Senior-placement companies, which rely on commission-only sales people, funnel the aged only to facilities that have agreed to pay thousands of dollars in finders' fees. In addition, most placement companies do not screen homes for past violations. As a result, many have referred seniors to facilities with documented histories of substandard care, including fatal neglect.
For the elderly, it happens unexpectedly and all too often: They suffer a stroke or break a hip and find themselves unable to live safely in their home. Suddenly, their family must scramble to find them care and a new place to stay.
Dozens of private agencies in Washington state promise to guide families through the labyrinth of options to an adult family home or assisted-living facility that best fits their needs — all for free.
“Don’t make this important decision alone,” Seattle-based A Place for Mom, the nation’s largest senior placement service, urges in an online pitch.
But behind these free offers can lurk a hidden cost.
Most Read Local Stories
- It's austere and uncomfortable. That's precisely the reason the 'Portland Loo' is finding a home in King County VIEW
- Bellevue High student sues district after he was disciplined for questioning debate club election
- Northwest-based ATF supervisor with Nazi tattoo discriminated against black agent, lawsuit claims
- Life after deportation: A family with roots in the Seattle region starts over in Mexico VIEW
- Fall is here — and this week's Seattle weather will certainly feel like it
Placement companies, which rely on commission-only sales people, funnel the aged only to facilities that have agreed to pay thousands of dollars in finders’ fees.
In addition, most placement companies do not screen homes for past violations. As a result, many have referred seniors to facilities with documented histories of substandard care, including fatal neglect.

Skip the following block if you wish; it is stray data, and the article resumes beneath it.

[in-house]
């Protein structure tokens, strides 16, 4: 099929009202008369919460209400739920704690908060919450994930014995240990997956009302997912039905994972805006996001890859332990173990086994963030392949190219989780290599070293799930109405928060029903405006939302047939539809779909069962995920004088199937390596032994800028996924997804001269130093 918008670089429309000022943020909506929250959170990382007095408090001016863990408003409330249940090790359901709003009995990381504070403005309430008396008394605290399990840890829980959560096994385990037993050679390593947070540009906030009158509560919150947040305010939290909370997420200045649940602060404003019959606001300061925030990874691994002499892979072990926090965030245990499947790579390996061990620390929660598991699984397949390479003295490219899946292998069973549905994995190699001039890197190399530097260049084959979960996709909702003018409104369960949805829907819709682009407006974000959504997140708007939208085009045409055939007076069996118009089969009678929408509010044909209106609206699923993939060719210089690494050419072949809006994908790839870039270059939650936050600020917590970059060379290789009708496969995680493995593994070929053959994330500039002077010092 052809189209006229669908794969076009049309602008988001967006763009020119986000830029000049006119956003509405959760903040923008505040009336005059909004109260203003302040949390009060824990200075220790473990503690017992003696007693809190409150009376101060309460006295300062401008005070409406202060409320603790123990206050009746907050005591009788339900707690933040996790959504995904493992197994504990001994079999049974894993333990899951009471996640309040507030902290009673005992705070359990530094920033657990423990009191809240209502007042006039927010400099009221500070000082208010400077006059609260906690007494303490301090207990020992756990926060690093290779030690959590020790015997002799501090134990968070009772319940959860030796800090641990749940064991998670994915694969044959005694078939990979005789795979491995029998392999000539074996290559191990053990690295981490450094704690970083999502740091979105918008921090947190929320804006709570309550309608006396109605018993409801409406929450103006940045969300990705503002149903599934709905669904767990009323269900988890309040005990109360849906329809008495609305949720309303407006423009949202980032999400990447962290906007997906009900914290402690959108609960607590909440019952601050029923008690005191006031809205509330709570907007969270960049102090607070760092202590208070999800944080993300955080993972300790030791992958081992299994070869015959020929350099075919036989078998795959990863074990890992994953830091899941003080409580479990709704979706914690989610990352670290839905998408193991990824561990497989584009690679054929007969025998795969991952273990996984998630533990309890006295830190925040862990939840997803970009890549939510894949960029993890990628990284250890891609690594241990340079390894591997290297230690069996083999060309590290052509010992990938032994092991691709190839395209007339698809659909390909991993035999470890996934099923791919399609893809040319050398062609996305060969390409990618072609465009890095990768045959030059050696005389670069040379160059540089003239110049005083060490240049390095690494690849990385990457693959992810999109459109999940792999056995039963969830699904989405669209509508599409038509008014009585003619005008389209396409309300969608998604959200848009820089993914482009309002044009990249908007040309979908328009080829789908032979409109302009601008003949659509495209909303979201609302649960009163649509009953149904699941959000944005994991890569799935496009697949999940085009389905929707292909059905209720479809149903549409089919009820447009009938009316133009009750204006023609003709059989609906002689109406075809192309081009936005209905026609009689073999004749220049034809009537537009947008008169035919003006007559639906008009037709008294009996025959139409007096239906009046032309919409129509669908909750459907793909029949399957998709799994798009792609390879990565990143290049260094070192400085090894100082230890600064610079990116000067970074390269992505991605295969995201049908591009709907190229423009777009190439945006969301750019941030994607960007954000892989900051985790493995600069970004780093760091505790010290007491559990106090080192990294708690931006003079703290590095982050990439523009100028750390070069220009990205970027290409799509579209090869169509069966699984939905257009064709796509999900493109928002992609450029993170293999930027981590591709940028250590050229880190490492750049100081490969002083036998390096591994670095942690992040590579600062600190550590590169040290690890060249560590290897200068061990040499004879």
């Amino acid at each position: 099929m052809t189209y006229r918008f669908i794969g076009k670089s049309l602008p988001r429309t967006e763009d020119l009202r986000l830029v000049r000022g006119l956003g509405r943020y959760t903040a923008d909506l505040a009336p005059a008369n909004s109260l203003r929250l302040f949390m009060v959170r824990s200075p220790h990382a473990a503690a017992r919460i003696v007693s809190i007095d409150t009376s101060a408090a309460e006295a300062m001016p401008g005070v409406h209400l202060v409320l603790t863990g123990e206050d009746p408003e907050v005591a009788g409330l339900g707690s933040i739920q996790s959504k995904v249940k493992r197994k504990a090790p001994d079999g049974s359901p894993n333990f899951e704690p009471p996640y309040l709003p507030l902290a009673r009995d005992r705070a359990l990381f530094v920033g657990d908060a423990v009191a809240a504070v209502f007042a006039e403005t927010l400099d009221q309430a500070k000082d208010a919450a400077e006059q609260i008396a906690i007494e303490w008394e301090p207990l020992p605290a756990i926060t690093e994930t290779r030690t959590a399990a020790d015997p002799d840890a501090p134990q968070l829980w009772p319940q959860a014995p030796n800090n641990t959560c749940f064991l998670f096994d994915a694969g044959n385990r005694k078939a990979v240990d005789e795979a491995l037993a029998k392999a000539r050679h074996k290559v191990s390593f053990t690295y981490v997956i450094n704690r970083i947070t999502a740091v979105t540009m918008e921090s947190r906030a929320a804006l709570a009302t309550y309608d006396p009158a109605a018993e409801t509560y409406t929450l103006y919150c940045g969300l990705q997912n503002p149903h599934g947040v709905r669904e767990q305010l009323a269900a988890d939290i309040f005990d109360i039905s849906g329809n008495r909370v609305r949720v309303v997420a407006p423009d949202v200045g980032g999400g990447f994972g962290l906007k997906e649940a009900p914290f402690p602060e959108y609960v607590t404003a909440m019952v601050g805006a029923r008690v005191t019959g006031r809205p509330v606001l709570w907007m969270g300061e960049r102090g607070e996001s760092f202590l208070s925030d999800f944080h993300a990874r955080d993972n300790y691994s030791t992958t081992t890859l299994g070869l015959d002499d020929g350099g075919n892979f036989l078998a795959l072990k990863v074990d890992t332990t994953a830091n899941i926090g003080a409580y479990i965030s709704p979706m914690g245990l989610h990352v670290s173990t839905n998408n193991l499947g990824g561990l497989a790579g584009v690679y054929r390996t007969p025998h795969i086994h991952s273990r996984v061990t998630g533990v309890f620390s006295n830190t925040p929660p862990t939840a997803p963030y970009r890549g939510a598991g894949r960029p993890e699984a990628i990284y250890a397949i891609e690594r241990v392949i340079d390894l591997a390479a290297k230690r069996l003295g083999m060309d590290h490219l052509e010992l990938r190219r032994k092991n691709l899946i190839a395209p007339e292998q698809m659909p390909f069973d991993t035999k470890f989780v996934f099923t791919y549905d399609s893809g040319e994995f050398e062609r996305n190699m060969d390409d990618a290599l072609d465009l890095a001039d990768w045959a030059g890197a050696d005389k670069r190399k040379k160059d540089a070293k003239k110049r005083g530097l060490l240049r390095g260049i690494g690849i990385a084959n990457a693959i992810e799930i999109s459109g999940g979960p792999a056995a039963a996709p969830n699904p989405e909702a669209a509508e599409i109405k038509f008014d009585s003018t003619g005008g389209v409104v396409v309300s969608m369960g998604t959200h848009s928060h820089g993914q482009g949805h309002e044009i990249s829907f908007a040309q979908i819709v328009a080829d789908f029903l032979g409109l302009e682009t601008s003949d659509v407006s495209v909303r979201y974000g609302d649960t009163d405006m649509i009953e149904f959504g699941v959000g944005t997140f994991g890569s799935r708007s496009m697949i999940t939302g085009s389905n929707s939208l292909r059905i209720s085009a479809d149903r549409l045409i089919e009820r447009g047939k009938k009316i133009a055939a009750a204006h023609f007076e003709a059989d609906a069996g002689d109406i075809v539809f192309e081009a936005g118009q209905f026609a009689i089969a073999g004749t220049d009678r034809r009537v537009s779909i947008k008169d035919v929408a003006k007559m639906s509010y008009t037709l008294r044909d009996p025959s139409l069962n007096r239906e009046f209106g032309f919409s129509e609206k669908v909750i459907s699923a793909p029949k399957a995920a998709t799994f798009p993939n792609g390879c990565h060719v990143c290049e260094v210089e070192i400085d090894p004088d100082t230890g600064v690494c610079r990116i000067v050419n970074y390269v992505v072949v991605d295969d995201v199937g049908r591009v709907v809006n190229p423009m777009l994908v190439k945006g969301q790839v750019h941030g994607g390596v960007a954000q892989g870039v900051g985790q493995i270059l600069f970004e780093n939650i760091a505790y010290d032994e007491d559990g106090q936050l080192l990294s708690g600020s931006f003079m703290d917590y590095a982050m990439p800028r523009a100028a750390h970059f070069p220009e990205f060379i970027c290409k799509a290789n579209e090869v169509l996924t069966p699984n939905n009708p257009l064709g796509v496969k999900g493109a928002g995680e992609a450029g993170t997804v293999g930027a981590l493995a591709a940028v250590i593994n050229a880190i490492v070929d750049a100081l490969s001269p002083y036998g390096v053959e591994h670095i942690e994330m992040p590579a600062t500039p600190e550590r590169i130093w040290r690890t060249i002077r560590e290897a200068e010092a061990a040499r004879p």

In 143 cases over the past three years, seniors were victimized after companies placed them in adult family homes, or other long-term- care facilities, that had a record of serious violations, a Times analysis of Department of Social and Health Services documents reveals. The documents did not identify placement companies by name.
Cases include residents with dementia locked in rooms to prevent wandering; mentally ill adults drugged into submission to control behavior; and bed-bound seniors abandoned without assistance for up to 16 hours.
Nationally, elder placement is a rapidly expanding, multimillion-dollar industry that serves the nation’s growing aged population. In the Puget Sound area, about 40 companies are spread across King, Pierce and Snohomish counties.
Many have stellar records and serve as an important bridge between seniors who need care and the facilities with open beds.
But the lure of making fast money has also attracted dozens of profiteers to this little-examined industry. They face no licensing, education or training requirements, and can quickly set up shop.
Competition is so fierce that last year a bed broker repeatedly trolled a parking lot of a Bellevue rehabilitation center for visiting families, said its director, Kelly Callahan, of Mission Health Care. The salesman left only after Callahan threatened him with a restraining order.
At stake are commissions worth thousands of dollars for every senior. To fill an empty bed, adult-home owners pay placement agencies the equivalent of one month’s rent, on average about $3,500. Large placement companies adopt strict quotas on employees to maintain speed and volume.
The sales mantra for the industry: “Put the head in the bed.”
Many eldercare advocates are dismayed by this pay-to-play system.
“We need to find a way to protect seniors from exploitation,” said Louise Ryan, who heads Washington’s ombudsman program. “Right now there are no rules, no standards. Some companies seem more interested in making money than helping seniors.”
“Who are these guys?”